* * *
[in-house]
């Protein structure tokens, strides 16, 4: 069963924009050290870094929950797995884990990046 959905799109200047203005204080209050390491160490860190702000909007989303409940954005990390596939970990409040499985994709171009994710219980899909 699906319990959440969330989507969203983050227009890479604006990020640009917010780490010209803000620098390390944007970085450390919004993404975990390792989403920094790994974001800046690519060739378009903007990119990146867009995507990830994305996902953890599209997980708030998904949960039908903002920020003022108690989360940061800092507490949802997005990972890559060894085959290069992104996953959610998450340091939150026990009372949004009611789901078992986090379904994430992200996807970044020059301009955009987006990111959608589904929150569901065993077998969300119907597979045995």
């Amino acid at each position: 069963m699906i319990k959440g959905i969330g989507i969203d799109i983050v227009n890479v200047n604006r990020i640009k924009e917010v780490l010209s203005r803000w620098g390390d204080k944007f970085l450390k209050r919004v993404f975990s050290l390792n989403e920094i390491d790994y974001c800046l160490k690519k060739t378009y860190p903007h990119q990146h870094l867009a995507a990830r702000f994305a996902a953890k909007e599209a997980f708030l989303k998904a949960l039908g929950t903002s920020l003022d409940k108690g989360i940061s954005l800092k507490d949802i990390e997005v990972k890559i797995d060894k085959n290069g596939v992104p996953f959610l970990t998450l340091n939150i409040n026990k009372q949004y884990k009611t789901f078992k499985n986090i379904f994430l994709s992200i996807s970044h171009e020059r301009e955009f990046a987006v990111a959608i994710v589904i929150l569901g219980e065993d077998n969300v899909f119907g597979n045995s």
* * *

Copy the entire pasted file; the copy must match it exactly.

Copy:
[in-house]
């Protein structure tokens, strides 16, 4: 069963924009050290870094929950797995884990990046 959905799109200047203005204080209050390491160490860190702000909007989303409940954005990390596939970990409040499985994709171009994710219980899909 699906319990959440969330989507969203983050227009890479604006990020640009917010780490010209803000620098390390944007970085450390919004993404975990390792989403920094790994974001800046690519060739378009903007990119990146867009995507990830994305996902953890599209997980708030998904949960039908903002920020003022108690989360940061800092507490949802997005990972890559060894085959290069992104996953959610998450340091939150026990009372949004009611789901078992986090379904994430992200996807970044020059301009955009987006990111959608589904929150569901065993077998969300119907597979045995």
């Amino acid at each position: 069963m699906i319990k959440g959905i969330g989507i969203d799109i983050v227009n890479v200047n604006r990020i640009k924009e917010v780490l010209s203005r803000w620098g390390d204080k944007f970085l450390k209050r919004v993404f975990s050290l390792n989403e920094i390491d790994y974001c800046l160490k690519k060739t378009y860190p903007h990119q990146h870094l867009a995507a990830r702000f994305a996902a953890k909007e599209a997980f708030l989303k998904a949960l039908g929950t903002s920020l003022d409940k108690g989360i940061s954005l800092k507490d949802i990390e997005v990972k890559i797995d060894k085959n290069g596939v992104p996953f959610l970990t998450l340091n939150i409040n026990k009372q949004y884990k009611t789901f078992k499985n986090i379904f994430l994709s992200i996807s970044h171009e020059r301009e955009f990046a987006v990111a959608i994710v589904i929150l569901g219980e065993d077998n969300v899909f119907g597979n045995s």